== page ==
A Special Needs Guide to Wandering and Elopement
For most people, the word “elopement” conjures up the image of lovers running away to get married.
For the rest of us, it means something terrifying: a cherished family member with limited communication skills wandering or running away in unsafe circumstances. Because of the risk of injury or death from elopement, families must live in a constant state of alertness to keep their loved one safe from harm. I know because my child used to be a round-the-clock escape artist.
In spite of the danger, most therapists and medical professionals do not discuss the topic of wandering and elopement with families of at-risk patients. It is often difficult to identify the causes for the wandering behavior, and it’s even more difficult to provide a safe environment. So let’s explore the many causes of elopement and the real-life prevention strategies that families are using.
Medical and Behavioral Causes
Wandering often has a medical cause that may be treatable. Understanding the reason for the behavior is a good starting point for developing a prevention plan. Consider consulting with a neurologist or sleep specialist if you think there could be a medical cause for wandering behaviors. This is a partial list of conditions associated with wandering and elopement.
- Panic Disorder: a person may run without warning due to panic
- Sleep disorders such as REM Sleep Behavior Disorder may cause wandering while unconscious
- Disrupted sleep at night is directly correlated with daytime wandering
- Temporal lobe seizures are sometimes followed by a period of wandering in a state of clouded awareness
- Medication side effects
- Stroke or other brain injury
- Cognitive impairment
In 2011, the Interactive Autism Network published the first survey on the relationship between autism and elopement, finding that more than 40% of children with autism between the ages of 4 and 10 attempt to elope. The survey found several behavioral reasons for elopement:
- Enjoys running or exploring
- Trying to reach a preferred location (such as a park)
- Trying to escape an anxiety-provoking situation
- Pursuing a special interest (such as watching trains, elevators or sliding doors)
- Trying to escape unwanted sensory input (such as loud noise or bright lights)
Prevention of wandering involves both education and practical measures, but it is not humanly possible to prevent 100% of elopements. Different families will use different tools for prevention, depending on the cause for the behavior. For some, a doorknob safety cover and a deadbolt lock are enough to stop wandering; but in other cases, those measures are meaningless – my child figured out the safety cover on the first try before his first birthday, and he could unlock deadbolts as soon as he could reach them. Here is a summary of prevention methods used by my family and other families with whom I have spoken.
1. Direct supervision:
My definition of “direct supervision” is eyes or hands on the person at all times, or as the blogger Autism Daddy eloquently explains, to be on someone “LIKE WHITE ON RICE.” Elopement can happen in the blink of an eye. One time at the zoo I let go of my toddler’s hand to pull his snack out of my bag, and when I looked up less than 10 seconds later, he had disappeared into the crowd. None of the friends that we were with had seen him run off. Fortunately, I knew what he was looking for, so I found him within a few minutes.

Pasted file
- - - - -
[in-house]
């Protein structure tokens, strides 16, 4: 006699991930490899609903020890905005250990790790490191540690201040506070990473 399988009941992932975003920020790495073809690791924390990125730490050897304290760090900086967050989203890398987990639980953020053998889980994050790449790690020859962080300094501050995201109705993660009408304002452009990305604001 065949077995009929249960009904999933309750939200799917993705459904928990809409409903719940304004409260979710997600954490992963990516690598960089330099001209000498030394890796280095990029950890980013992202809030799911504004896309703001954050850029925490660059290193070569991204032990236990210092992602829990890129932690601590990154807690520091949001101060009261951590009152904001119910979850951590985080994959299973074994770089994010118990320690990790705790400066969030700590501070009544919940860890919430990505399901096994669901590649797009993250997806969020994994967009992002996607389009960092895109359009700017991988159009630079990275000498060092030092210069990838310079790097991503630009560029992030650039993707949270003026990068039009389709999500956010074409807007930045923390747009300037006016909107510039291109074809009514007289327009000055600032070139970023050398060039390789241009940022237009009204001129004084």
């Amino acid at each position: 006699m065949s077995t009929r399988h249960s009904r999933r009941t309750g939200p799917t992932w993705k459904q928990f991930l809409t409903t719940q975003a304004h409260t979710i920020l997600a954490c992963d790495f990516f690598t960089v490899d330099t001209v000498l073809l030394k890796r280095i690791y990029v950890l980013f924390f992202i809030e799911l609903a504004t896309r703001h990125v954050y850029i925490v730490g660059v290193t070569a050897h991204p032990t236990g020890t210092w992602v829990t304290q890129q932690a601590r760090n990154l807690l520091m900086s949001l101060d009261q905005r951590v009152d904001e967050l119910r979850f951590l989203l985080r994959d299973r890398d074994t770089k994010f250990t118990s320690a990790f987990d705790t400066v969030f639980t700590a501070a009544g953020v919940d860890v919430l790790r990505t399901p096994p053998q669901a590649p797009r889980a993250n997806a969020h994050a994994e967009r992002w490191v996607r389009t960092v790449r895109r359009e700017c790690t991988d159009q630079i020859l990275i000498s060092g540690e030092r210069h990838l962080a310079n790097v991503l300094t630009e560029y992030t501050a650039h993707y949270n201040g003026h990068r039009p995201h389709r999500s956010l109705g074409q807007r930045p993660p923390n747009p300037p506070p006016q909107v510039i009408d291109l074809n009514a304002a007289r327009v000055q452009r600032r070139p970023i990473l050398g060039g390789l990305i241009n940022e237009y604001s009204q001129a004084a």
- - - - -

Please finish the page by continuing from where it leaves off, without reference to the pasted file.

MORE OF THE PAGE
Window and door locks may not be enough to stop a person from eloping, but they can slow things down just long enough to attract attention. By the time my child was 3 years old, he was strong enough to push furniture across the house so that he could climb up and undo any locks out of his reach – but as soon as I heard the furniture moving, I knew what was happening.
Many companies now market window and door alarms specifically for families of children with special needs. Again, an alarm does not prevent wandering, but it does alert others to what is happening.
Speech and behavior specialists recommend a laminated stop sign on all exits to the home. A sign may cause the wanderer to slow down and think about what he or she is doing. In addition, labels on other doors can help a wanderer find what he or she is looking for more efficiently – sometimes people end up outdoors when they were only looking for the linen closet!
5. Leash or carrier
Safety harnesses for young children are widely available from places like Amazon. Harnesses typically look like a preschool-size backpack with a leash for the parent to hold onto. Harnesses can be useful for teaching young children about safe behavior in public, but are not a permanent solution.
An alternative to a harness is a backpack carrier such as the Ergo carrier for children up to 45 pounds. The advantage of a carrier is that it encourages bonding and communication between parent and child, which in turn reduces elopement behaviors when the child is not in the carrier. I preferred using a carrier because I could carry my toddler safely and meet his needs while holding my older child’s hand and meeting his needs at the same time. Both children felt secure and loved, and they did not feel the urge to elope.
6. Sleeping arrangements